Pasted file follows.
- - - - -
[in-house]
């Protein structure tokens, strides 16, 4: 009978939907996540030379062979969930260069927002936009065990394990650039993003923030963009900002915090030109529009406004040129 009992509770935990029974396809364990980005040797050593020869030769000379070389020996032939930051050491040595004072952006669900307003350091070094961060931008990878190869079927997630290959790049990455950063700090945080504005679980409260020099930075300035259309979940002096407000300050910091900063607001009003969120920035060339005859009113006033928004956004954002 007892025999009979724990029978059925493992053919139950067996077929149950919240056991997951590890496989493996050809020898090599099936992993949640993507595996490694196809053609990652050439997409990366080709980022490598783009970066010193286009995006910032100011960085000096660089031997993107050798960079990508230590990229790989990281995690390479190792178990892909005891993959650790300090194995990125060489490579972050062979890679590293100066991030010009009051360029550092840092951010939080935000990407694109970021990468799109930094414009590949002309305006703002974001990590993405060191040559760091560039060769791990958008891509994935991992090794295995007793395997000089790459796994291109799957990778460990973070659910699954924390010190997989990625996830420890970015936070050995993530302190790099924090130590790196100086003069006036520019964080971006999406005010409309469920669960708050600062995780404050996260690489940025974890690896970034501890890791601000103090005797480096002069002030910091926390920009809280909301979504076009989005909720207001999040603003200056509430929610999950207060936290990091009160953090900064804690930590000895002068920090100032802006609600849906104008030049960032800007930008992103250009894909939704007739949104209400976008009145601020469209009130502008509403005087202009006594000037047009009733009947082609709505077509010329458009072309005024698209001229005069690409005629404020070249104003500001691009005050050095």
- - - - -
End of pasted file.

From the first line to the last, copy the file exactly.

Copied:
[in-house]
């Protein structure tokens, strides 16, 4: 009978939907996540030379062979969930260069927002936009065990394990650039993003923030963009900002915090030109529009406004040129 009992509770935990029974396809364990980005040797050593020869030769000379070389020996032939930051050491040595004072952006669900307003350091070094961060931008990878190869079927997630290959790049990455950063700090945080504005679980409260020099930075300035259309979940002096407000300050910091900063607001009003969120920035060339005859009113006033928004956004954002 007892025999009979724990029978059925493992053919139950067996077929149950919240056991997951590890496989493996050809020898090599099936992993949640993507595996490694196809053609990652050439997409990366080709980022490598783009970066010193286009995006910032100011960085000096660089031997993107050798960079990508230590990229790989990281995690390479190792178990892909005891993959650790300090194995990125060489490579972050062979890679590293100066991030010009009051360029550092840092951010939080935000990407694109970021990468799109930094414009590949002309305006703002974001990590993405060191040559760091560039060769791990958008891509994935991992090794295995007793395997000089790459796994291109799957990778460990973070659910699954924390010190997989990625996830420890970015936070050995993530302190790099924090130590790196100086003069006036520019964080971006999406005010409309469920669960708050600062995780404050996260690489940025974890690896970034501890890791601000103090005797480096002069002030910091926390920009809280909301979504076009989005909720207001999040603003200056509430929610999950207060936290990091009160953090900064804690930590000895002068920090100032802006609600849906104008030049960032800007930008992103250009894909939704007739949104209400976008009145601020469209009130502008509403005087202009006594000037047009009733009947082609709505077509010329458009072309005024698209001229005069690409005629404020070249104003500001691009005050050095």